The flame of a candle is one small point of light. One standard candle is estimated to give off 12.5 lumens. One candle shines brightly in a dark space, but doesn’t reveal much about that space. Each candle added increases the light, until every dark corner is illuminated.
There is a darkness that is being brought to the light from a surprising source, the political arena. Being brought to light is something women everywhere have to deal with, from the most progressive societies to the most socially repressive.
I am not going to try to make a judgement on the political firestorm, because it seems that everyone has already decided the importance of the language or possible reality of the sexually aggressive, bullying actions. I do want to do is share my experience with men.
I know many wonderful men. My husband, my father, uncles, brother, sons, cousins, many men I went to school with, and many men I worked with are all wonderful, respectful men. However not all men are respectful.
At age 12, greeting my uncle with a kiss after not seeing him for a long time, he made it clear that such actions were “asking for it ” and would deserve anything that happened. Our relationship was never the same again. After this I avoided not only this uncle, but men in general.
In Junior High School, a boy grabbed me roughly, and I couldn’t get away. Every boy in the school let him know this behavior was not going to be tolerated.
Sitting in a high school English class, a couple of boys were putting their hands down the blouses of some of the girls. Everyone was laughing, even most of the girls. If they came near me, not only would I clock them, but so would my marine boyfriend, his friends and every other male I called friend.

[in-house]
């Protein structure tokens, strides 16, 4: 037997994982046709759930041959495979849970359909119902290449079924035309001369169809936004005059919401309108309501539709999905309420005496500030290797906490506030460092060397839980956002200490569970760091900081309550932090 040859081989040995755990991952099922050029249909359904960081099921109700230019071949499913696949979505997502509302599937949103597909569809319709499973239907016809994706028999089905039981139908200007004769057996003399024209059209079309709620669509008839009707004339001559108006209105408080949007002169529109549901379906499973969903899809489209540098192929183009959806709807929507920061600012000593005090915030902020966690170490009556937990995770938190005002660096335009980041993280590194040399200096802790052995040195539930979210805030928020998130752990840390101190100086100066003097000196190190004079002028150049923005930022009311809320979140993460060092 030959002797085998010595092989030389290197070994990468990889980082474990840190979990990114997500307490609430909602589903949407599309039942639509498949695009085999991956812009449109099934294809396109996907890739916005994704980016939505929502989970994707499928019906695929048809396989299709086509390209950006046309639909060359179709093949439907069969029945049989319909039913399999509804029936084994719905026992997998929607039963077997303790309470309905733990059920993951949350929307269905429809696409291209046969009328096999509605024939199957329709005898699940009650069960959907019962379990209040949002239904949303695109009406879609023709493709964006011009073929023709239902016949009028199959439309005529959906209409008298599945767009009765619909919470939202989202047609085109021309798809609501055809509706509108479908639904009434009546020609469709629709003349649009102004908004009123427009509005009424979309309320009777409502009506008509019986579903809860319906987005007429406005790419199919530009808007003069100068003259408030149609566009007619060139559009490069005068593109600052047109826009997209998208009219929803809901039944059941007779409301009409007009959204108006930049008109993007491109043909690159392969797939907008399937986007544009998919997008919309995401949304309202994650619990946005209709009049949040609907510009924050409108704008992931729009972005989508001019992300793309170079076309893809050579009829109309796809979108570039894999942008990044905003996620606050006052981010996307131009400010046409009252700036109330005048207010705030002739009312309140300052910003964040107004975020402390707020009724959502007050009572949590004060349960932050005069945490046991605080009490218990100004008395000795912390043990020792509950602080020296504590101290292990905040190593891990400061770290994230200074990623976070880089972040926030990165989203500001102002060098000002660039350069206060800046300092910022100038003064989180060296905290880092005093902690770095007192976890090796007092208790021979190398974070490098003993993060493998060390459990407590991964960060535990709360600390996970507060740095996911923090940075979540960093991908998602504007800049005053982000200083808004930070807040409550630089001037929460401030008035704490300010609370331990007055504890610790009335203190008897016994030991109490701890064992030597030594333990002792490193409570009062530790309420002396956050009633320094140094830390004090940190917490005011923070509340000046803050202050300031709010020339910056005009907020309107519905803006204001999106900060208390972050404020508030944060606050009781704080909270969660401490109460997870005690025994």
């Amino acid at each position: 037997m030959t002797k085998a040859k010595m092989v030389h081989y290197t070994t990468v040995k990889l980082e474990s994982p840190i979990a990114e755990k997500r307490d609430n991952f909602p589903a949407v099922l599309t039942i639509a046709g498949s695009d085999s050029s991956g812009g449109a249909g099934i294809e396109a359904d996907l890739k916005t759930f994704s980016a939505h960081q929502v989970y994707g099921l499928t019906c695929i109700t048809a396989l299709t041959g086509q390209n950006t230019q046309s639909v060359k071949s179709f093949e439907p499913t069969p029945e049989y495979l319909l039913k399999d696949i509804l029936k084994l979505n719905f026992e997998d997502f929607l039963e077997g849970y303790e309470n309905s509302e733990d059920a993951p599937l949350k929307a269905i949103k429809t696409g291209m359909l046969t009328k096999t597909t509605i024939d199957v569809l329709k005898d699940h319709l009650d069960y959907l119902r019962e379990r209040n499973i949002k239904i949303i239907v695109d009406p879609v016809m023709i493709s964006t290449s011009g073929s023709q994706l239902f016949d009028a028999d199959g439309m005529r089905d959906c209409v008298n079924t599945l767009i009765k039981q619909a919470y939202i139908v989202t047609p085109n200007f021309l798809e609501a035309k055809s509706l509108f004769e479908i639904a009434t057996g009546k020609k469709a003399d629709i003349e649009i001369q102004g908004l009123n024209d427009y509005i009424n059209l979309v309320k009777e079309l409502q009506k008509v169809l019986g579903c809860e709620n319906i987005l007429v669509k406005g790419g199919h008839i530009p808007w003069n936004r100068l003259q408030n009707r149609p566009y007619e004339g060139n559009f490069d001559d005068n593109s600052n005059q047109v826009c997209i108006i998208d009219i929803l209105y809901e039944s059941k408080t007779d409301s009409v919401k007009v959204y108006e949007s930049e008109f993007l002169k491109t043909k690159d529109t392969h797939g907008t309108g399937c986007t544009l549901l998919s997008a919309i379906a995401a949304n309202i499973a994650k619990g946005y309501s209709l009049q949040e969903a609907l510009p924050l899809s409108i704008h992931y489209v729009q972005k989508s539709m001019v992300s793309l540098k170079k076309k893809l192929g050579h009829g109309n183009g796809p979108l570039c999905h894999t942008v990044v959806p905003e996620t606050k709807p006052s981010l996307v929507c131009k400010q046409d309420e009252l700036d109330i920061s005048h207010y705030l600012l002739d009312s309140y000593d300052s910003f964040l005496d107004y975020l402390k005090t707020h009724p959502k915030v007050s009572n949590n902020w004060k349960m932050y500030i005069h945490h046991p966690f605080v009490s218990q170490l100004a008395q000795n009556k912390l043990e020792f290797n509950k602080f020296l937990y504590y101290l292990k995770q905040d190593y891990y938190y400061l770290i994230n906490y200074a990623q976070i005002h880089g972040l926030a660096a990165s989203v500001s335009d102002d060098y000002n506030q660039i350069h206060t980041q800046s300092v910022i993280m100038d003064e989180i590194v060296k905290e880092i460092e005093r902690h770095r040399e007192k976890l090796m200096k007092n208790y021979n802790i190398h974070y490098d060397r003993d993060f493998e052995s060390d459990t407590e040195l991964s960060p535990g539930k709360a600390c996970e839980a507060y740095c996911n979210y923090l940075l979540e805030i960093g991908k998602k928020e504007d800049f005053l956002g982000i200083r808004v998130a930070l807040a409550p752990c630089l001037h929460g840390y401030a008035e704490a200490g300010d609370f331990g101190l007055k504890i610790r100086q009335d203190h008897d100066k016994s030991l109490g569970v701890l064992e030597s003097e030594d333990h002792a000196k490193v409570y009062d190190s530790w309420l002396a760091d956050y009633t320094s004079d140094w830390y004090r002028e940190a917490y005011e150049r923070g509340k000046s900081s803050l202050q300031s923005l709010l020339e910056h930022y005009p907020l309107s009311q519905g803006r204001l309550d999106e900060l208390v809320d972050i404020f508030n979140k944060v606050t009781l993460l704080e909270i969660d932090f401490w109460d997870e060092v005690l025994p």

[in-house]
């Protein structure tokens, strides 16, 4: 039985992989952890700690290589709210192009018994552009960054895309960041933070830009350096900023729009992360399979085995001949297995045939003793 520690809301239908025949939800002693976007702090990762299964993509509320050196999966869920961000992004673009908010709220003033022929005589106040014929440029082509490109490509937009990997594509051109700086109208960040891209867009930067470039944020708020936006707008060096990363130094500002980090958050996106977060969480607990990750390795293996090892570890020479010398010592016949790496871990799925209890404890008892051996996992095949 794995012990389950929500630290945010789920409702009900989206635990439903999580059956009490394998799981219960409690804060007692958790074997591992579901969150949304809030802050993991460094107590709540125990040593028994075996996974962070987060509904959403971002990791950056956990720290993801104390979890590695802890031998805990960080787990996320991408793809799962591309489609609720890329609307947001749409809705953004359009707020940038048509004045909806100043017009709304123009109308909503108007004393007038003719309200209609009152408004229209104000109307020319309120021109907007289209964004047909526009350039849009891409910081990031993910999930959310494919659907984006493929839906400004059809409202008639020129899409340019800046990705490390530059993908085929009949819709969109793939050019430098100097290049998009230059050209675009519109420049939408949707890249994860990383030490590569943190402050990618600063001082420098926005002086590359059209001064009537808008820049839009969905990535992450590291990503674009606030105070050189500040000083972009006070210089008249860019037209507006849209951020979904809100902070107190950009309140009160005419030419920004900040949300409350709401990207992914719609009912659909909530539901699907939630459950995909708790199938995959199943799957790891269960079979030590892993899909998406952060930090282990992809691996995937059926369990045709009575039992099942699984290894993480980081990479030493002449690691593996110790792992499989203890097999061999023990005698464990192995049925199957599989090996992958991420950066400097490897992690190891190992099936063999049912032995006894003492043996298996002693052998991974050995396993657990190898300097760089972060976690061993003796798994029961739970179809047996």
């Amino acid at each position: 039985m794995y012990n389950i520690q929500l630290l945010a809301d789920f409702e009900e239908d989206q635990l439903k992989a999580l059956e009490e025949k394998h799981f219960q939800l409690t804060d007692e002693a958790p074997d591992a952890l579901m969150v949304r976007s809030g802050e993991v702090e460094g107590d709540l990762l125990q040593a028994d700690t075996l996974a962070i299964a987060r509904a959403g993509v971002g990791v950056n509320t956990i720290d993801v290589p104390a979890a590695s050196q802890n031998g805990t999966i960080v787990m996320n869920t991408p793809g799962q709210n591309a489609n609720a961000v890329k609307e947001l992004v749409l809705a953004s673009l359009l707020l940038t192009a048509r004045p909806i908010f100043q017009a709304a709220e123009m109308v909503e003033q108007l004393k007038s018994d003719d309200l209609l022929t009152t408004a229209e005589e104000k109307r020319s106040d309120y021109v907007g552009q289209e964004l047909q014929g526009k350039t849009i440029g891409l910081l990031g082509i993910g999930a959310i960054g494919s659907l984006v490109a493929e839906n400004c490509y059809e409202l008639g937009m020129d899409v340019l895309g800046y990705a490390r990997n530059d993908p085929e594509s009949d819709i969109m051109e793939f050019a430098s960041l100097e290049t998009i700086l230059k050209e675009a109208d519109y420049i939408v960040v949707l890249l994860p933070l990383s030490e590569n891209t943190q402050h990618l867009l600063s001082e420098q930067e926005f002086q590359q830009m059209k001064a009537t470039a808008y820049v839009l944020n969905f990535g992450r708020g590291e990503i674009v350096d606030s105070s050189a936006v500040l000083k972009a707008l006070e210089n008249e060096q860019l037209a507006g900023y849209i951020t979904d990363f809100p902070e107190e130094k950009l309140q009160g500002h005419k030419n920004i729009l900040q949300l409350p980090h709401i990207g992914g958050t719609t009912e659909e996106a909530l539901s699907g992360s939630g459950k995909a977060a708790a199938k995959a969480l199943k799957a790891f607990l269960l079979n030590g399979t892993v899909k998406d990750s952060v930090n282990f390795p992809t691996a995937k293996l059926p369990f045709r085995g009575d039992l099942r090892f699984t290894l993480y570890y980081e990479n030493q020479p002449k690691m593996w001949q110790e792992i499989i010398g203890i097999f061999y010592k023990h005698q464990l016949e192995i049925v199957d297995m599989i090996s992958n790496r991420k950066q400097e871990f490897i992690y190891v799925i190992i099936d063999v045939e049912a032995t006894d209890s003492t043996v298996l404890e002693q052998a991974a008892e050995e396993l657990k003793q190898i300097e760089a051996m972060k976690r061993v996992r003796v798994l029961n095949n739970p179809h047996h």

At age 18, I was talking to a fellow student about my brother studying Judo. My brother, several of his friends, my sister’s boyfriend, were all black belts. The man I was talking to said, “A man would have to be crazy to mess with you!” It was at that moment that I realized how important it was to be under the protection of the men in my life.
At age 19, two weeks after getting married, a man I had known for several months offered me a soda while waiting for my ride. I thought I knew this person, but found myself in a sexual situation that I was lucky to talk my way out of. Exactly the type of situation my Mother had warned me to never get myself into.
The next day he grabbed me, and wanted to press his case, telling me how I should be complimented by his attention. I informed him that my uncle was the head of the radiology department in the hospital where he was a resident, and if he ever came near me again, I would report his behavior and he would be out of the hospital.
I had more than one husband of a woman friend “make a pass,” and I have had to give up long term friendships with women when their husbands would not take no for an answer.
I’ve had to work with men who described their exploits and considered themselves a gift to women. They could not believe any woman would be serious about not wanting his attentions. These were men I had to be careful to avoid being alone with in the workplace, but they “did the job.”
Why complain? Nobody would do anything. It was just something women had to put up with. Men were the sexual aggressors, and women should be complimented. But no means NO! At best, we would warn each other of the danger.
Sexual aggression must be stopped by men. Only men can stop the locker room bragging. Only men can keep these aggressors in line, but only if they care about their wives, mothers, aunts, sisters, daughters, and other women they know and work with.